Here's my summary of the key news in 90 seconds at 9 am, including news US stocks fell 2.2% overnight after fresh data showed a concerted slump in factory output growth across America's east coast, Europe and China.
Investors were also disappointed over the US Federal Reserve's decision on Thursday our time to extend its 'Operation Twist' programme rather than start a third round of money printing known as Quantitative Easing III or QE III.
The Dow Jones Industrial Average fell 250 points or 2%, while the S&P 500, a broader measure of US stocks, fell 2.2%. See more here at Bloomberg.
US factory orders in the Mid-Atlantic region, as measured by the Philadelphia Federal Reserve Survey, grew at their slowest rate in 11 months and jobless claims last week were worse than economists had forecast. See more here at Reuters.
Euro-area manufacturing shrank at its fastest pace in three years in June, while the HSBC Markit guage of factory activity in China fell for the 8th consecutive month. See more here at Bloomberg.
Concerns about global growth saw commodity prices slump overnight to their lowest levels since November 2010. Commodity prices have now fallen 21% from their highs in February. Oil prices fell around 3% with the NYMEX crude price falling under US$80/bbl for the first time in 8 months. Gold fell almost US$50/oz to US$1,566/oz. See more here at Bloomberg.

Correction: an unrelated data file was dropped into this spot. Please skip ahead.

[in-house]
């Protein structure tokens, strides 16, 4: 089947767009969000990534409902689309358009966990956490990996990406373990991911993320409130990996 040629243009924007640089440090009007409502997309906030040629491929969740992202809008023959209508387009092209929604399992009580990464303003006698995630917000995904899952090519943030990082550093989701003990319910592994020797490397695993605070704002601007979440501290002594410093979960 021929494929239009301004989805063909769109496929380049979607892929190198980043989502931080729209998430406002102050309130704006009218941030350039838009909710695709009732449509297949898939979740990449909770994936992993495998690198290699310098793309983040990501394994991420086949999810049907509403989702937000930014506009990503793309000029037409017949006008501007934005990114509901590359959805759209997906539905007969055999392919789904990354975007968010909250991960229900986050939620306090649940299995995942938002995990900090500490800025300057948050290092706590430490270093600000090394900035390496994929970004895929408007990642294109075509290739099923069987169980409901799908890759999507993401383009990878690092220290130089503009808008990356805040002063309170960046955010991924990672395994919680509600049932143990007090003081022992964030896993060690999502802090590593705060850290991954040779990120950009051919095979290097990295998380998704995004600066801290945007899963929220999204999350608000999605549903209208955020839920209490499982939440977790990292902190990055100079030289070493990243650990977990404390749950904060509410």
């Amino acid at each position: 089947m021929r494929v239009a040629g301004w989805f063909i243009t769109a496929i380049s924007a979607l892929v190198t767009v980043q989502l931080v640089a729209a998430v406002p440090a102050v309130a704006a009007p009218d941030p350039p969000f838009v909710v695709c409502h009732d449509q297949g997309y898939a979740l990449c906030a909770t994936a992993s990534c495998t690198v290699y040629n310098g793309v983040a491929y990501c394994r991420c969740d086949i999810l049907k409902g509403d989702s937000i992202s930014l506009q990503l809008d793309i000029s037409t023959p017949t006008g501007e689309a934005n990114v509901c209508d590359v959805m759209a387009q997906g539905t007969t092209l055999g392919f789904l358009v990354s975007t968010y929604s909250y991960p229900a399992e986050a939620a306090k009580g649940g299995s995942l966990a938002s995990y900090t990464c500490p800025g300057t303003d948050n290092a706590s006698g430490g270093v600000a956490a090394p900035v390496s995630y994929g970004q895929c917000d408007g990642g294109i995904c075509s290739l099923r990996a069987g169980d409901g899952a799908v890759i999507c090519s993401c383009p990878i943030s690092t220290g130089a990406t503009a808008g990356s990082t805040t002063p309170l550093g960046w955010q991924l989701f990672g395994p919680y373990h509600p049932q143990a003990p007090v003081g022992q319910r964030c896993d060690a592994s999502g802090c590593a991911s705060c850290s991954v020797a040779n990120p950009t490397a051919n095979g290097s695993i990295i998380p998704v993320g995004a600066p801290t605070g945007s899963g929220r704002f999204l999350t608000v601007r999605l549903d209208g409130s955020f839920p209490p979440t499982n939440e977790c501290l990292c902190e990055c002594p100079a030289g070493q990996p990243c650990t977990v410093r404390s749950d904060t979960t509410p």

The New Zealand dollar fell to 78.5 USc overnight, in line with a drop in appetites for risk. It had been over 80 USc for much of yesterday after stronger than expected GDP growth figures for the first quarter saw investors reduce their bets on a cut in the Official Cash Rate later this year. See more here in Alex Tarrant's article.
However, the New Zealand dollar hasn't fallen nearly as much as commodity prices since February. It is down just 6% from its February levels while the prices of New Zealand's export commodities are down 17%.
Meanwhile, there was some good news overnight in the Spanish bond markets for a change. The Spanish 10 year bond yield fell to 6.61% after auctions of 2,3 and 5 year Spanish government bonds were well bid and after fresh speculation that Europe's Financial Stability Fund (EFSF) will buy Italian and Spanish bonds directly. See more here at Bloomberg.
However, German Chancellor Angela Merkel again rejected talk of using European rescue to buy Southern European bonds directly. See more here at Bloomberg.